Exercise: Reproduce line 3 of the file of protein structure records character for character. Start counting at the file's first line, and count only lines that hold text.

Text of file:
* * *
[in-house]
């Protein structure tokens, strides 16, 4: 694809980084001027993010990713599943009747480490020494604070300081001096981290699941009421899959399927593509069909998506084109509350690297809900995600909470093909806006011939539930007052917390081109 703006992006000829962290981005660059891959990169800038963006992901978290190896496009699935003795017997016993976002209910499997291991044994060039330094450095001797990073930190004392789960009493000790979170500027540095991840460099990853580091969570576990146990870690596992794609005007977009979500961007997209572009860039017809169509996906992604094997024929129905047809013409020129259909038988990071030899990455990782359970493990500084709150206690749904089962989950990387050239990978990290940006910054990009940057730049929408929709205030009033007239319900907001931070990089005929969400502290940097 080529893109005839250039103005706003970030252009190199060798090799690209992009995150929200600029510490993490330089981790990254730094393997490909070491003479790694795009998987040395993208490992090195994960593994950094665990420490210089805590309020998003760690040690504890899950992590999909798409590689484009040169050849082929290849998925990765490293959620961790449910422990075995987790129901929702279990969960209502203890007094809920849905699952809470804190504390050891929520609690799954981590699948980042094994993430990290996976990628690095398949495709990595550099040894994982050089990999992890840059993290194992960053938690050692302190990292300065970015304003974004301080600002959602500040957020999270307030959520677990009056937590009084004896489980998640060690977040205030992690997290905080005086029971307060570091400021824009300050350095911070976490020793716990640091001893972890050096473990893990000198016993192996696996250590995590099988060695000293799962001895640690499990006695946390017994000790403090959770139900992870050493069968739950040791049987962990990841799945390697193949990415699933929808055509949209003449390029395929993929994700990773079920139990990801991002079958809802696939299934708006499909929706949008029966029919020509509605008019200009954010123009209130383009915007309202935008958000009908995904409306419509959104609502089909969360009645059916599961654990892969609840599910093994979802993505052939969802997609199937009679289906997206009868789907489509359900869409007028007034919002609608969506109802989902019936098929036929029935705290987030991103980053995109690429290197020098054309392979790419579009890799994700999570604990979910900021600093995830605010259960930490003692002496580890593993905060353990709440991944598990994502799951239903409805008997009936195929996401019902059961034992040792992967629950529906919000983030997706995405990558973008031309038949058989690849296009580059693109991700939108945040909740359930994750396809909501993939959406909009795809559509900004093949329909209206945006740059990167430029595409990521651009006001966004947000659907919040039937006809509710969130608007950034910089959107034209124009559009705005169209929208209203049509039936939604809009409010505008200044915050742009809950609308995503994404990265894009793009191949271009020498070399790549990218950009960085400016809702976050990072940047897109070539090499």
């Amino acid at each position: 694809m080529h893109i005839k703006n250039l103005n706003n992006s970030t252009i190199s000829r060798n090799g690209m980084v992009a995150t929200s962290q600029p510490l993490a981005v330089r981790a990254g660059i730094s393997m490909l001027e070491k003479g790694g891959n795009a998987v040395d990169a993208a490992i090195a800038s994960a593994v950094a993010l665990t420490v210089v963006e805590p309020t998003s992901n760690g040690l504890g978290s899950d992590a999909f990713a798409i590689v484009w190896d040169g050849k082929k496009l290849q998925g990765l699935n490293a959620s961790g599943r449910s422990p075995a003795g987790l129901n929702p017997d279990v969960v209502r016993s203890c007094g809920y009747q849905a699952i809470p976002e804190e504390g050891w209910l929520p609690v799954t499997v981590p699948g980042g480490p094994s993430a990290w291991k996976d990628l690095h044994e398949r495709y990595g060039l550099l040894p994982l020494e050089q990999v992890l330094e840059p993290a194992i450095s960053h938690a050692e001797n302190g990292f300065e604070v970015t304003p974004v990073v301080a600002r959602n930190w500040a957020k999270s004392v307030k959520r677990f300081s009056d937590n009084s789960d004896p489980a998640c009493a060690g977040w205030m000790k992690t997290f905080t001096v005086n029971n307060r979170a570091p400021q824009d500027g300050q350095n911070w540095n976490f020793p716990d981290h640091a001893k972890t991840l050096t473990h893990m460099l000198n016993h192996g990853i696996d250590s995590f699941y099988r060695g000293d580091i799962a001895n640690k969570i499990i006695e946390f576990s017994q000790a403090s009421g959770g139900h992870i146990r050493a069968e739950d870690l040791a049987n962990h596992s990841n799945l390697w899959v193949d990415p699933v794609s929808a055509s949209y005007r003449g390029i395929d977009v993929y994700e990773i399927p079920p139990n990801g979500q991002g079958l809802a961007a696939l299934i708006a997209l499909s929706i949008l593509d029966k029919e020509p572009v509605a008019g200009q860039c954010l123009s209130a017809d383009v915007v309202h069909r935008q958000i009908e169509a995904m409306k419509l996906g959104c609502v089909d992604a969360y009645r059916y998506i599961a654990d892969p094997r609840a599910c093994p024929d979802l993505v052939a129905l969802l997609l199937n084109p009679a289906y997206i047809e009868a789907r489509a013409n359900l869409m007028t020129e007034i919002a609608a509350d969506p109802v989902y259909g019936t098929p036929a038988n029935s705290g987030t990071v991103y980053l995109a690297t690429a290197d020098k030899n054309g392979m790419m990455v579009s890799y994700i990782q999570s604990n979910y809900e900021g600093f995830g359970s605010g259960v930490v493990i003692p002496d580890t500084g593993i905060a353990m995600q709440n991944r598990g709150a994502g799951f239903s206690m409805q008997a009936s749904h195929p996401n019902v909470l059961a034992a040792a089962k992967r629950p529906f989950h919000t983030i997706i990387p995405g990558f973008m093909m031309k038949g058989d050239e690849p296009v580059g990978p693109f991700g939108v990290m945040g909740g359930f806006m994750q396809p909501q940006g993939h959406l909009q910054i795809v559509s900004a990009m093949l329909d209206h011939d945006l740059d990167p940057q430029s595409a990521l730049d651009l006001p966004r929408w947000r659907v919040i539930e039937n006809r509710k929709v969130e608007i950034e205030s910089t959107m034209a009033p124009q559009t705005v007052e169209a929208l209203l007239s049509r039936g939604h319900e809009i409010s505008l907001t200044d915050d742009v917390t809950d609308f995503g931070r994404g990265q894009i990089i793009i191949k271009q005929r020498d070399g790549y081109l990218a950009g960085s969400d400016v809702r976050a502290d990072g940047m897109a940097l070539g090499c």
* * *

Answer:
């Amino acid at each position: 694809m080529h893109i005839k703006n250039l103005n706003n992006s970030t252009i190199s000829r060798n090799g690209m980084v992009a995150t929200s962290q600029p510490l993490a981005v330089r981790a990254g660059i730094s393997m490909l001027e070491k003479g790694g891959n795009a998987v040395d990169a993208a490992i090195a800038s994960a593994v950094a993010l665990t420490v210089v963006e805590p309020t998003s992901n760690g040690l504890g978290s899950d992590a999909f990713a798409i590689v484009w190896d040169g050849k082929k496009l290849q998925g990765l699935n490293a959620s961790g599943r449910s422990p075995a003795g987790l129901n929702p017997d279990v969960v209502r016993s203890c007094g809920y009747q849905a699952i809470p976002e804190e504390g050891w209910l929520p609690v799954t499997v981590p699948g980042g480490p094994s993430a990290w291991k996976d990628l690095h044994e398949r495709y990595g060039l550099l040894p994982l020494e050089q990999v992890l330094e840059p993290a194992i450095s960053h938690a050692e001797n302190g990292f300065e604070v970015t304003p974004v990073v301080a600002r959602n930190w500040a957020k999270s004392v307030k959520r677990f300081s009056d937590n009084s789960d004896p489980a998640c009493a060690g977040w205030m000790k992690t997290f905080t001096v005086n029971n307060r979170a570091p400021q824009d500027g300050q350095n911070w540095n976490f020793p716990d981290h640091a001893k972890t991840l050096t473990h893990m460099l000198n016993h192996g990853i696996d250590s995590f699941y099988r060695g000293d580091i799962a001895n640690k969570i499990i006695e946390f576990s017994q000790a403090s009421g959770g139900h992870i146990r050493a069968e739950d870690l040791a049987n962990h596992s990841n799945l390697w899959v193949d990415p699933v794609s929808a055509s949209y005007r003449g390029i395929d977009v993929y994700e990773i399927p079920p139990n990801g979500q991002g079958l809802a961007a696939l299934i708006a997209l499909s929706i949008l593509d029966k029919e020509p572009v509605a008019g200009q860039c954010l123009s209130a017809d383009v915007v309202h069909r935008q958000i009908e169509a995904m409306k419509l996906g959104c609502v089909d992604a969360y009645r059916y998506i599961a654990d892969p094997r609840a599910c093994p024929d979802l993505v052939a129905l969802l997609l199937n084109p009679a289906y997206i047809e009868a789907r489509a013409n359900l869409m007028t020129e007034i919002a609608a509350d969506p109802v989902y259909g019936t098929p036929a038988n029935s705290g987030t990071v991103y980053l995109a690297t690429a290197d020098k030899n054309g392979m790419m990455v579009s890799y994700i990782q999570s604990n979910y809900e900021g600093f995830g359970s605010g259960v930490v493990i003692p002496d580890t500084g593993i905060a353990m995600q709440n991944r598990g709150a994502g799951f239903s206690m409805q008997a009936s749904h195929p996401n019902v909470l059961a034992a040792a089962k992967r629950p529906f989950h919000t983030i997706i990387p995405g990558f973008m093909m031309k038949g058989d050239e690849p296009v580059g990978p693109f991700g939108v990290m945040g909740g359930f806006m994750q396809p909501q940006g993939h959406l909009q910054i795809v559509s900004a990009m093949l329909d209206h011939d945006l740059d990167p940057q430029s595409a990521l730049d651009l006001p966004r929408w947000r659907v919040i539930e039937n006809r509710k929709v969130e608007i950034e205030s910089t959107m034209a009033p124009q559009t705005v007052e169209a929208l209203l007239s049509r039936g939604h319900e809009i409010s505008l907001t200044d915050d742009v917390t809950d609308f995503g931070r994404g990265q894009i990089i793009i191949k271009q005929r020498d070399g790549y081109l990218a950009g960085s969400d400016v809702r976050a502290d990072g940047m897109a940097l070539g090499c």